Weight gain is very prevalent in our society today and there are a lot of people who are depressed about their weight. It’s important to be educated on the things that make you gain weight so you then know what steps to take to live a healthy lifestyle both physically, mentally, and socially.
Lets dig in and discuss some of the reasons today and I won’t leave you until I give you some ways to deal with weight gain as well.
Stress triggers cortisol production, and cortisol stimulates your body to hang on to energy, because you might need it to fight or to run from whatever is threatening you.
This is fine when the threat can be immediately taken care of so that your body can go back to a calm, non-threatened state.
But when the threat is vague or constant, like a chaotic home environment or a stressful workplace or bullying at school—or simply the million and one demands of a busy modern lifestyle—then your brain can’t ever shut down because the threats never really go away.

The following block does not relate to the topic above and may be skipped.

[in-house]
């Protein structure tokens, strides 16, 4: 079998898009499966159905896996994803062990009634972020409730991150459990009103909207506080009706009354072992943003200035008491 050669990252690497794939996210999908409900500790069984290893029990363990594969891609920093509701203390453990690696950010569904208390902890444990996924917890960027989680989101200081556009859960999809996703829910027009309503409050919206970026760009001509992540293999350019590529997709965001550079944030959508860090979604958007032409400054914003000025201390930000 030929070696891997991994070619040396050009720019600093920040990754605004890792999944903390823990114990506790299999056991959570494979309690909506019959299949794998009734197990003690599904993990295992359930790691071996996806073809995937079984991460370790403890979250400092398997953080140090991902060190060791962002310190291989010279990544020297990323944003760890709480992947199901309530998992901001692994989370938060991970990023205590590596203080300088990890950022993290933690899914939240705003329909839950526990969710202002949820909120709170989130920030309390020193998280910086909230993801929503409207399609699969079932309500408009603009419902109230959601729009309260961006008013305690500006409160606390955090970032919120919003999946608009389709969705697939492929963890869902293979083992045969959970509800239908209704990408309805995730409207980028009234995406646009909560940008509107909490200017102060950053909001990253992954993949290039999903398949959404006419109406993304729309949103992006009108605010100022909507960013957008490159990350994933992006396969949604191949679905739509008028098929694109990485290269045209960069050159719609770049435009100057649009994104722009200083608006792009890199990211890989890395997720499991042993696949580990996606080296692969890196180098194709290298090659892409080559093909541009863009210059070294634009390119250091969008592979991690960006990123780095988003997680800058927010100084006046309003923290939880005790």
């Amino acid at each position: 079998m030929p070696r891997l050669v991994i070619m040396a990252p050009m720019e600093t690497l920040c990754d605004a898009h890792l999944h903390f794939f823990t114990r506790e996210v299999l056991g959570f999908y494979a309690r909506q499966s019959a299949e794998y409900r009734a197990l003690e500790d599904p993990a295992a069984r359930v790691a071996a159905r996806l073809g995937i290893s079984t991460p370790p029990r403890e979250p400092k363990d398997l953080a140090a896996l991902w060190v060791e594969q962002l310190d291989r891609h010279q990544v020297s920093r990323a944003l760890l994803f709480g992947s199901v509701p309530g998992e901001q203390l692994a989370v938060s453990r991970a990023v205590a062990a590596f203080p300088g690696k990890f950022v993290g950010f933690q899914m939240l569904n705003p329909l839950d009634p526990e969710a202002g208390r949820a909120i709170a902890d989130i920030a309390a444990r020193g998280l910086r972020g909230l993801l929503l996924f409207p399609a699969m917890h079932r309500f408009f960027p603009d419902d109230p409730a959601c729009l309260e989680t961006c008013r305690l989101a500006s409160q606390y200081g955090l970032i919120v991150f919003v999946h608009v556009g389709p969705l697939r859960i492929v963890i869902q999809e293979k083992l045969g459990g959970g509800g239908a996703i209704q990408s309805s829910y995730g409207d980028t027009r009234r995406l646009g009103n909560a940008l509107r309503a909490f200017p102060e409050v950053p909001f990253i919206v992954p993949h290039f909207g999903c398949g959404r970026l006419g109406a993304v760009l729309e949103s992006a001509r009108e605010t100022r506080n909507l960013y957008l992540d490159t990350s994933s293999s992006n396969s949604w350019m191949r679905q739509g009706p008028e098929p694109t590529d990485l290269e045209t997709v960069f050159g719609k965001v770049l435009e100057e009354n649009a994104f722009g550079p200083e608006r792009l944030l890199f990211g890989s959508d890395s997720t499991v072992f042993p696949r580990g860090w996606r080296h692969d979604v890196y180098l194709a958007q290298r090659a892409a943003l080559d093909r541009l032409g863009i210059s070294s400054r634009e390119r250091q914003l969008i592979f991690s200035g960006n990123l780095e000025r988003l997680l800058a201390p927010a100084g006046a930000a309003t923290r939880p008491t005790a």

Your brain and body are in constant high-alert, cortisol levels are always high, and hanging on to energy (in the form of fat stored in cells) becomes normal.
Look for ways to reduce the amount of stress in your life by removing triggers and saying no to stressful things. Explore stress reduction tactics like deep breathing, prayer, meditation, journaling, taking things over with friends, or being in nature.
Fat to Muscle Conversion
After a several year break from working out, I hit the gym again. I worked out every day for a week, and when I stepped on the scale, I had gained three pounds.
I was shocked and I felt betrayed. All this hard work and I GAIN weight?! Then I remembered something I should have remembered before. Muscle weighs a lot more than the same mass of fat.
I didn’t measure my waist size before and after that first week of working out, but if I had I’m sure that it would have been smaller. This kind of weight gain is especially common in those who used to be fit and got a little flabby.